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Digestive health centre

Kidney stones: Symptoms, treatment and prevention

What are kidney stones?

Kidney stones are created when certain substances in your urine, including calcium, oxalate and sometimes uric acid, crystallise. These crystals may then join together and form a kidney stone.

Kidney stones usually form within the kidney, where urine is produced before flowing into the ureter (the tube that leads to the bladder). Small kidney stones are often able to pass out of your body in your urine and may go completely unnoticed by you. But larger stones irritate and stretch the ureter as they move towards the bladder, sometimes blocking the flow of urine and typically causing excruciating pain. Sometimes, a stone can be too large to pass into the ureter and remains lodged in the kidney.

Why some people form kidney stones and others don't is not always clear. Kidney stone disease is more common in young and middle-aged adults than in the elderly. It is also more prevalent in men than women. In the UK, kidney stones affect about three in 20 men and one in 20 women.

The NHS suggests that a high-protein, low- fibre diet, inactivity, family history, some intestinal conditions and certain drug treatments (such as aspirin) can increase the risk of kidney stones forming.

The NHS also classifies risk factors according to the type of kidney stone:

  • Calcium stones: Hyperparathyroidism, renal disease
  • Struvite stones: Chronic urinary tract infection
  • Uric acid stones: Gout, chemotherapy

People living in hot climates are sometimes more prone to kidney stones because they may become dehydrated more easily. Dehydration concentrates the minerals (and other chemicals) in the urine and makes crystal formation easier. Medical evidence suggests that drinking too little fluid can exacerbate this chemical over saturation of the urine.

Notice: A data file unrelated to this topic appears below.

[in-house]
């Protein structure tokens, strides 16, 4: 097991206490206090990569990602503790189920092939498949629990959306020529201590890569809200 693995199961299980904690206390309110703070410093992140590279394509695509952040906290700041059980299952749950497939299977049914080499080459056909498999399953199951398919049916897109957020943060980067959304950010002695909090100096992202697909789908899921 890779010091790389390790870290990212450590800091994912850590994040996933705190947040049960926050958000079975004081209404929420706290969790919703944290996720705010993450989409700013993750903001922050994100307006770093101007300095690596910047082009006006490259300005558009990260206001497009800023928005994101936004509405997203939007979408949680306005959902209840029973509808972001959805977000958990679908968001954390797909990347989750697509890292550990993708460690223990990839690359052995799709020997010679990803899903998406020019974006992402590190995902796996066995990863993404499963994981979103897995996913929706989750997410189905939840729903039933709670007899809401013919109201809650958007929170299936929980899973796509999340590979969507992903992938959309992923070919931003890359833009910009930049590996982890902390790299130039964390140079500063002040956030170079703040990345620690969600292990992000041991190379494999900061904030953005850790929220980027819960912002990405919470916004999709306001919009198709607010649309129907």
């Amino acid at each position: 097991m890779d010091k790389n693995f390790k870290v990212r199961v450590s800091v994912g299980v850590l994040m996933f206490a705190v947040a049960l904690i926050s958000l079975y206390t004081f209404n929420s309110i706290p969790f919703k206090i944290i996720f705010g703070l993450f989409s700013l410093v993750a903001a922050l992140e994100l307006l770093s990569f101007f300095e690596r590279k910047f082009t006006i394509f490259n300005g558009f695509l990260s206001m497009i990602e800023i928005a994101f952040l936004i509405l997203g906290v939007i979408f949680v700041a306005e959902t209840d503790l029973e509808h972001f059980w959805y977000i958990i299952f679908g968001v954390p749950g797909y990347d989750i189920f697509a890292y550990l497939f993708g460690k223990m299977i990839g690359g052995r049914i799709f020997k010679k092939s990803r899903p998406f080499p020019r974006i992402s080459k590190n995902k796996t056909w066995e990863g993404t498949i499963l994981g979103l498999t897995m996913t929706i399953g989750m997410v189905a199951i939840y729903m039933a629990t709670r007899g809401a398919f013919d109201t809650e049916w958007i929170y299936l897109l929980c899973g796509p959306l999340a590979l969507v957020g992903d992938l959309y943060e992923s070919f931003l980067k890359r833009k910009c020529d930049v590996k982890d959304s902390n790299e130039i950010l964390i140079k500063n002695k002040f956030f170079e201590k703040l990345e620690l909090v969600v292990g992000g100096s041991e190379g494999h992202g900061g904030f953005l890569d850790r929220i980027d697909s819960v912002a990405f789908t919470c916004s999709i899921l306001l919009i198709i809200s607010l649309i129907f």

Most kidney stones are composed of calcium oxalate crystals, a kind of salt in the urine that's hard to dissolve. Uric acid, the chemical associated with gout, may also be involved. If your urine is chronically infected with certain organisms, you may be prone to getting kidney stones of a specific composition as well.

Certain people are frequent "stone formers". A person who has one stone has about a 50% chance of developing another stone over 10 years, with about a 15% risk in the first year or so.

 

What are the symptoms of kidney stones?

The symptoms of kidney stones include:

  • Waves of sharp pain that start in your back and side, and move towards the groin or testicles.
  • Inability to find a comfortable position, people with kidney stones often pace up and down.
  • Nausea and vomiting with ongoing pain.
  • Blood in the urine.
  • The frequent urge to urinate
  • Some very small stones can be either asymptomatic or only cause mild symptoms.

Sometimes an infection is also present and may cause these additional symptoms:

  • Fever and chills.
  • Painful urination.
  • Cloudy or unpleasant-smelling urine.

WebMD Medical Reference

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